The Lesser Elizabethan Competitors: Oxford’s Hertford’s, and Chandos’s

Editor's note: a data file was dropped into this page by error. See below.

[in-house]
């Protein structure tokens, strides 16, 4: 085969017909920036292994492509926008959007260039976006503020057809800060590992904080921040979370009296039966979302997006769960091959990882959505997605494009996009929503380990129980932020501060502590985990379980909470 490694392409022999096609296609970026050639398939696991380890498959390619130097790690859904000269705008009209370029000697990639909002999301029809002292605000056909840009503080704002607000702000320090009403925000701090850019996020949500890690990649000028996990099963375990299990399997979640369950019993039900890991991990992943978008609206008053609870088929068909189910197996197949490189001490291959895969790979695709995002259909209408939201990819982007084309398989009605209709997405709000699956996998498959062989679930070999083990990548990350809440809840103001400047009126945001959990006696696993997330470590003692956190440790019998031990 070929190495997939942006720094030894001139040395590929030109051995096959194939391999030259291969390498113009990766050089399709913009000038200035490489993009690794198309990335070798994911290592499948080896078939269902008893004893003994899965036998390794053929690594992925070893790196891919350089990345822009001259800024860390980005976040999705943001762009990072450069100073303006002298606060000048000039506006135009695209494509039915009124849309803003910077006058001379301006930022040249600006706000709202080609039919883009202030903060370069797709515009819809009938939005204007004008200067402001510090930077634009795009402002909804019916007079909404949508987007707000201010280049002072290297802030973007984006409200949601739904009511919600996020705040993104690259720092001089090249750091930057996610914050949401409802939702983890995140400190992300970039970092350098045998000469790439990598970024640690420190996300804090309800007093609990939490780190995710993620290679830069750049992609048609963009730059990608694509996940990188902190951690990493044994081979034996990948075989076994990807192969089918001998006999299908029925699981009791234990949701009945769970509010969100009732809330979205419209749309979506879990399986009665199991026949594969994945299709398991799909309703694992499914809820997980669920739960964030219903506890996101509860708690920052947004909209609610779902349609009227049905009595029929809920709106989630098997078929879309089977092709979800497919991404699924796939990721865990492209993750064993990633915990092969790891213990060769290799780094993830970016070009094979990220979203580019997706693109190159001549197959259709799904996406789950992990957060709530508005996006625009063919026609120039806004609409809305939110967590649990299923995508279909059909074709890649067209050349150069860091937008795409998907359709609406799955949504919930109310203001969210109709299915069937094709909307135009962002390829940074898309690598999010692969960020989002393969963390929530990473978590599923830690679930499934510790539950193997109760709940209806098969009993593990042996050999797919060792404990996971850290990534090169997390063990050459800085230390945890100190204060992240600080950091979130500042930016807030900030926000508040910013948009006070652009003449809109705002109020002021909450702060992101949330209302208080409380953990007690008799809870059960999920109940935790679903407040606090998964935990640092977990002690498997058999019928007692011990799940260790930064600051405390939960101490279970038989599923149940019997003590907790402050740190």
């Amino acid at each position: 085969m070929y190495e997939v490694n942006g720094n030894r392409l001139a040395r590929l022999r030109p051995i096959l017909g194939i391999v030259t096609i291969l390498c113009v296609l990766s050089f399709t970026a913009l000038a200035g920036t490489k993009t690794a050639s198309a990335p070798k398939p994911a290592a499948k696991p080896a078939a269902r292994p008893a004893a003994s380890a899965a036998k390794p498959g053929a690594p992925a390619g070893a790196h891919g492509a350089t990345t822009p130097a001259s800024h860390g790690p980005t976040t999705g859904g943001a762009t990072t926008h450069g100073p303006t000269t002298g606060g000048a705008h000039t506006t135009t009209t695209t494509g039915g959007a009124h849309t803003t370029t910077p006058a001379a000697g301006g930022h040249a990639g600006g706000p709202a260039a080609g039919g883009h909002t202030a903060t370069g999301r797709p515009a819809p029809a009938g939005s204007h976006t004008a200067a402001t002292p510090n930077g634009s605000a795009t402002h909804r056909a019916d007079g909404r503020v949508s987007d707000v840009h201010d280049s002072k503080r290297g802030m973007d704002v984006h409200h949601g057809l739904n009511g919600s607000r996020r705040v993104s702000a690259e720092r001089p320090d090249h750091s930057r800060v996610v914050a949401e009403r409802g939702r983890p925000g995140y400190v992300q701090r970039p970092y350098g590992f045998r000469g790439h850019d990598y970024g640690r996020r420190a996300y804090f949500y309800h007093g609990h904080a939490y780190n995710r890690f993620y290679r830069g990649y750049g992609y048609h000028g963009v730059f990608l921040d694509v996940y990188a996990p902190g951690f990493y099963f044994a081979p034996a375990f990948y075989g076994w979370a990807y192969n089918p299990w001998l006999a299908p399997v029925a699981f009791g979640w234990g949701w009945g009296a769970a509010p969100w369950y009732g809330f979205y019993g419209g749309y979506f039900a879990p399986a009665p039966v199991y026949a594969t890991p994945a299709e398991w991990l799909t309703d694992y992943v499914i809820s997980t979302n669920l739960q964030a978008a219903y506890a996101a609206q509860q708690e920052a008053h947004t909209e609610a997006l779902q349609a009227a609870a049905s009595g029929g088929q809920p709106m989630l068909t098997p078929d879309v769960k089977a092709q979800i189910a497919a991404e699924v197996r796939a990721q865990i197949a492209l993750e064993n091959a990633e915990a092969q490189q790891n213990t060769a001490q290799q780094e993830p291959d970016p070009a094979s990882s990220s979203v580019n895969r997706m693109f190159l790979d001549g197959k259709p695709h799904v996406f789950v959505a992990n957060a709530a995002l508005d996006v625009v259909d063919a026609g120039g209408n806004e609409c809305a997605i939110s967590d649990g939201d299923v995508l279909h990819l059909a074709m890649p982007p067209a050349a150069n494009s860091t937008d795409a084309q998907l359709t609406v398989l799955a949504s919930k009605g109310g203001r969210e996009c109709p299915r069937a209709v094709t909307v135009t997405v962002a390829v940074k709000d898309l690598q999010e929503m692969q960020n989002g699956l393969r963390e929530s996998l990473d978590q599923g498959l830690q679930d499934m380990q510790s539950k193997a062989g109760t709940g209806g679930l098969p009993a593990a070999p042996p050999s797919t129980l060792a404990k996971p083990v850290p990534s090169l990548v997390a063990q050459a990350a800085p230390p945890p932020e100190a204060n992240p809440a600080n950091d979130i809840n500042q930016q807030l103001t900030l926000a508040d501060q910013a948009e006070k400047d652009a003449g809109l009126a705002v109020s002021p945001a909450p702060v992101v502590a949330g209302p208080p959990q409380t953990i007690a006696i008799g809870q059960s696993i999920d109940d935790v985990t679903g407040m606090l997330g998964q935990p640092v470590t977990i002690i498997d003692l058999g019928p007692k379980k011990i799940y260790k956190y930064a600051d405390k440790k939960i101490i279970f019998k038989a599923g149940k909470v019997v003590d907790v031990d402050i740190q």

Throughout the Elizabethan period, playing companies were struggling to get a secure place in the steep hierarchy of players with noble patrons. That security meant heading for London, both as cause and effect of rising in the hierarchy. Some of the companies existed mainly during the last twenty years of Elizabeth’s reign, standing below and competing for distinction with the Queen’s Men. The strongest five of these competitors were Strange’s/Derby’s and Pembroke’s, the Chamberlain’s, the Admiral’s, and Worcester’s. This chapter deals with the other companies that at one time or another from 1580, however briefly, found a foothold in London: Oxford’s Men, Hertford’s Men, and Chandos’s Men. It focuses on their history, performances, the plays they performed, the playhouses where they performed, their playing sharers, and their travelling records.
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